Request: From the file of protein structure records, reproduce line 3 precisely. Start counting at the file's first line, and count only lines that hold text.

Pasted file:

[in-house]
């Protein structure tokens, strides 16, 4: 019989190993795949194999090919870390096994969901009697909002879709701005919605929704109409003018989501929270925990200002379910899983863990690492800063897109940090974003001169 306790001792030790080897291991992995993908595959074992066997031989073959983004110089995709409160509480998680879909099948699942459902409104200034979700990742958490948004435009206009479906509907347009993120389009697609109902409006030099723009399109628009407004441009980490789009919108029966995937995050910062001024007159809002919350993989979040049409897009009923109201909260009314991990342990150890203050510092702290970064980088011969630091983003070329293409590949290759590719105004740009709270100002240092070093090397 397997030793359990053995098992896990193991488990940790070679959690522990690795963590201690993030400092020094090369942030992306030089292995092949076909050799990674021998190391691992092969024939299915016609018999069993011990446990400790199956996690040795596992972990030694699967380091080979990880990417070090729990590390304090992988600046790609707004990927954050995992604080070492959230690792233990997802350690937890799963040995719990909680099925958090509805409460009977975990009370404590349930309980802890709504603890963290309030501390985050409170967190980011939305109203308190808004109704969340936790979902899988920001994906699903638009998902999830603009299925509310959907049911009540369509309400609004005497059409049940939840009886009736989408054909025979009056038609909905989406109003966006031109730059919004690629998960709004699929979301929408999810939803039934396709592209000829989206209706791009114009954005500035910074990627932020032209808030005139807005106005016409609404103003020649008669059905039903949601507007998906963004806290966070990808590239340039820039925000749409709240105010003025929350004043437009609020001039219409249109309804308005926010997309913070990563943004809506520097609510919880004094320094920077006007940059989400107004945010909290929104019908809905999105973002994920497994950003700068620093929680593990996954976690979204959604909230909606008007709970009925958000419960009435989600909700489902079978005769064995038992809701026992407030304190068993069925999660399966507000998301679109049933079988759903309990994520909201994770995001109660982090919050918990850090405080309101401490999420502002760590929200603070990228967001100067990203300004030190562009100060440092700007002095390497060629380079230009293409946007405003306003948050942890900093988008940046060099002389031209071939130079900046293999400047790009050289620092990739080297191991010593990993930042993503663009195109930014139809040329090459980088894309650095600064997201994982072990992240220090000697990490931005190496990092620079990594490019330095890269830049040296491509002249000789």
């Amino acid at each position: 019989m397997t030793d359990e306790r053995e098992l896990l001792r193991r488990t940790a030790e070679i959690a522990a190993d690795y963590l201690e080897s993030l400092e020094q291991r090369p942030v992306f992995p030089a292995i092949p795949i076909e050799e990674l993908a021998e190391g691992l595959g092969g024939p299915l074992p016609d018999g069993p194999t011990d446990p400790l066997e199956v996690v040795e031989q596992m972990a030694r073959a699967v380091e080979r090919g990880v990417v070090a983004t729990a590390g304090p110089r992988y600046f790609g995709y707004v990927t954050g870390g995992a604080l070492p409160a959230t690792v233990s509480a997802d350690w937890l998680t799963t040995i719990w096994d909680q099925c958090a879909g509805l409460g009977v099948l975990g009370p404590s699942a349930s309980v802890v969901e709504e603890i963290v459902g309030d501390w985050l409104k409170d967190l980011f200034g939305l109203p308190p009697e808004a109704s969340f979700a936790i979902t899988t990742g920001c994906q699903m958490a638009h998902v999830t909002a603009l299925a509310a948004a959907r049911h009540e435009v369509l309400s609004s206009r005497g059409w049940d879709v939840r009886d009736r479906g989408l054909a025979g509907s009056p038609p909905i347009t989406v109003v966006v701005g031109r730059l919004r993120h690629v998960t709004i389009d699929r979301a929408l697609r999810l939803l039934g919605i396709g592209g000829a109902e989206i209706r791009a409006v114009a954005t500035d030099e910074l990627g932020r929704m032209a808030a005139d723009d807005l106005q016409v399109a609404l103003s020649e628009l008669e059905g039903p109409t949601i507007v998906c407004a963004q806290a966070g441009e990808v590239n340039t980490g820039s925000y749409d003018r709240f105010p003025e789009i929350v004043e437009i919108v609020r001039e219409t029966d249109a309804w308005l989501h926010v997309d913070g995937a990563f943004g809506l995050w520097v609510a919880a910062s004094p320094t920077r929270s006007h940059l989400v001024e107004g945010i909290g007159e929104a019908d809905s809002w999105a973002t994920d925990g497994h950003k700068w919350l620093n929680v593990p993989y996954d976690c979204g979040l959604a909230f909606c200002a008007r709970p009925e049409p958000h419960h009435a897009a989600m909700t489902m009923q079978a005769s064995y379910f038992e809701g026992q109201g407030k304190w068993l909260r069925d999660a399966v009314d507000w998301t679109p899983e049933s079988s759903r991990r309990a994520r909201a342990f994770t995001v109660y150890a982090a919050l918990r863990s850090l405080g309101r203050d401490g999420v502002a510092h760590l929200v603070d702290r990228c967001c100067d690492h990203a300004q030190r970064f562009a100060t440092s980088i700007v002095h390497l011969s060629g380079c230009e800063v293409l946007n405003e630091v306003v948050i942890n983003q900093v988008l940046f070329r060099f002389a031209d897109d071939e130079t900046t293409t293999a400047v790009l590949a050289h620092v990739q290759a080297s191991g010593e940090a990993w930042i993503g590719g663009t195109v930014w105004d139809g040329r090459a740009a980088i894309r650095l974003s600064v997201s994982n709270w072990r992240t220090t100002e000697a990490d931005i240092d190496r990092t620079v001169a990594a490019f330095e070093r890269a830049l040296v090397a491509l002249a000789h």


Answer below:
């Amino acid at each position: 019989m397997t030793d359990e306790r053995e098992l896990l001792r193991r488990t940790a030790e070679i959690a522990a190993d690795y963590l201690e080897s993030l400092e020094q291991r090369p942030v992306f992995p030089a292995i092949p795949i076909e050799e990674l993908a021998e190391g691992l595959g092969g024939p299915l074992p016609d018999g069993p194999t011990d446990p400790l066997e199956v996690v040795e031989q596992m972990a030694r073959a699967v380091e080979r090919g990880v990417v070090a983004t729990a590390g304090p110089r992988y600046f790609g995709y707004v990927t954050g870390g995992a604080l070492p409160a959230t690792v233990s509480a997802d350690w937890l998680t799963t040995i719990w096994d909680q099925c958090a879909g509805l409460g009977v099948l975990g009370p404590s699942a349930s309980v802890v969901e709504e603890i963290v459902g309030d501390w985050l409104k409170d967190l980011f200034g939305l109203p308190p009697e808004a109704s969340f979700a936790i979902t899988t990742g920001c994906q699903m958490a638009h998902v999830t909002a603009l299925a509310a948004a959907r049911h009540e435009v369509l309400s609004s206009r005497g059409w049940d879709v939840r009886d009736r479906g989408l054909a025979g509907s009056p038609p909905i347009t989406v109003v966006v701005g031109r730059l919004r993120h690629v998960t709004i389009d699929r979301a929408l697609r999810l939803l039934g919605i396709g592209g000829a109902e989206i209706r791009a409006v114009a954005t500035d030099e910074l990627g932020r929704m032209a808030a005139d723009d807005l106005q016409v399109a609404l103003s020649e628009l008669e059905g039903p109409t949601i507007v998906c407004a963004q806290a966070g441009e990808v590239n340039t980490g820039s925000y749409d003018r709240f105010p003025e789009i929350v004043e437009i919108v609020r001039e219409t029966d249109a309804w308005l989501h926010v997309d913070g995937a990563f943004g809506l995050w520097v609510a919880a910062s004094p320094t920077r929270s006007h940059l989400v001024e107004g945010i909290g007159e929104a019908d809905s809002w999105a973002t994920d925990g497994h950003k700068w919350l620093n929680v593990p993989y996954d976690c979204g979040l959604a909230f909606c200002a008007r709970p009925e049409p958000h419960h009435a897009a989600m909700t489902m009923q079978a005769s064995y379910f038992e809701g026992q109201g407030k304190w068993l909260r069925d999660a399966v009314d507000w998301t679109p899983e049933s079988s759903r991990r309990a994520r909201a342990f994770t995001v109660y150890a982090a919050l918990r863990s850090l405080g309101r203050d401490g999420v502002a510092h760590l929200v603070d702290r990228c967001c100067d690492h990203a300004q030190r970064f562009a100060t440092s980088i700007v002095h390497l011969s060629g380079c230009e800063v293409l946007n405003e630091v306003v948050i942890n983003q900093v988008l940046f070329r060099f002389a031209d897109d071939e130079t900046t293409t293999a400047v790009l590949a050289h620092v990739q290759a080297s191991g010593e940090a990993w930042i993503g590719g663009t195109v930014w105004d139809g040329r090459a740009a980088i894309r650095l974003s600064v997201s994982n709270w072990r992240t220090t100002e000697a990490d931005i240092d190496r990092t620079v001169a990594a490019f330095e070093r890269a830049l040296v090397a491509l002249a000789h």